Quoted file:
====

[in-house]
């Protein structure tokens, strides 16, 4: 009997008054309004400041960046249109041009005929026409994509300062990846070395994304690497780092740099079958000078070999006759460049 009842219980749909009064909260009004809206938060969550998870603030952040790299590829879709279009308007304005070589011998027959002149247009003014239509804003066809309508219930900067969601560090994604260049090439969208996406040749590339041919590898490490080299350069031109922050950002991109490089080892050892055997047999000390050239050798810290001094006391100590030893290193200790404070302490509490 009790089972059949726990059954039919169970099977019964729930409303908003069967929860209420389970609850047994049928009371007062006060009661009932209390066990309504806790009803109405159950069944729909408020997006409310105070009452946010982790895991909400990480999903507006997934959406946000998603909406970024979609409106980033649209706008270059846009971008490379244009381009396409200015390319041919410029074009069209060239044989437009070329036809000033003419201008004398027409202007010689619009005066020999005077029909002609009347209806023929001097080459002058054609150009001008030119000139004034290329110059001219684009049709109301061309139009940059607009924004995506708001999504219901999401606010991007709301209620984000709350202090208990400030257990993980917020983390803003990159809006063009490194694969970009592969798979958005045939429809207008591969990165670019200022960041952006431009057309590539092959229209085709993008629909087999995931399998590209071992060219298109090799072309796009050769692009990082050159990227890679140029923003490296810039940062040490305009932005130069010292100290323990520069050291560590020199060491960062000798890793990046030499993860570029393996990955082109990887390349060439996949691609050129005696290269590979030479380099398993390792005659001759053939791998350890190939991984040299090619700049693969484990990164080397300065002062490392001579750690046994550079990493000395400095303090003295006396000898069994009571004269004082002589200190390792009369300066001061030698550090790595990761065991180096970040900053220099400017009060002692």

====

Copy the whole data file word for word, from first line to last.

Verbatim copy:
[in-house]
């Protein structure tokens, strides 16, 4: 009997008054309004400041960046249109041009005929026409994509300062990846070395994304690497780092740099079958000078070999006759460049 009842219980749909009064909260009004809206938060969550998870603030952040790299590829879709279009308007304005070589011998027959002149247009003014239509804003066809309508219930900067969601560090994604260049090439969208996406040749590339041919590898490490080299350069031109922050950002991109490089080892050892055997047999000390050239050798810290001094006391100590030893290193200790404070302490509490 009790089972059949726990059954039919169970099977019964729930409303908003069967929860209420389970609850047994049928009371007062006060009661009932209390066990309504806790009803109405159950069944729909408020997006409310105070009452946010982790895991909400990480999903507006997934959406946000998603909406970024979609409106980033649209706008270059846009971008490379244009381009396409200015390319041919410029074009069209060239044989437009070329036809000033003419201008004398027409202007010689619009005066020999005077029909002609009347209806023929001097080459002058054609150009001008030119000139004034290329110059001219684009049709109301061309139009940059607009924004995506708001999504219901999401606010991007709301209620984000709350202090208990400030257990993980917020983390803003990159809006063009490194694969970009592969798979958005045939429809207008591969990165670019200022960041952006431009057309590539092959229209085709993008629909087999995931399998590209071992060219298109090799072309796009050769692009990082050159990227890679140029923003490296810039940062040490305009932005130069010292100290323990520069050291560590020199060491960062000798890793990046030499993860570029393996990955082109990887390349060439996949691609050129005696290269590979030479380099398993390792005659001759053939791998350890190939991984040299090619700049693969484990990164080397300065002062490392001579750690046994550079990493000395400095303090003295006396000898069994009571004269004082002589200190390792009369300066001061030698550090790595990761065991180096970040900053220099400017009060002692």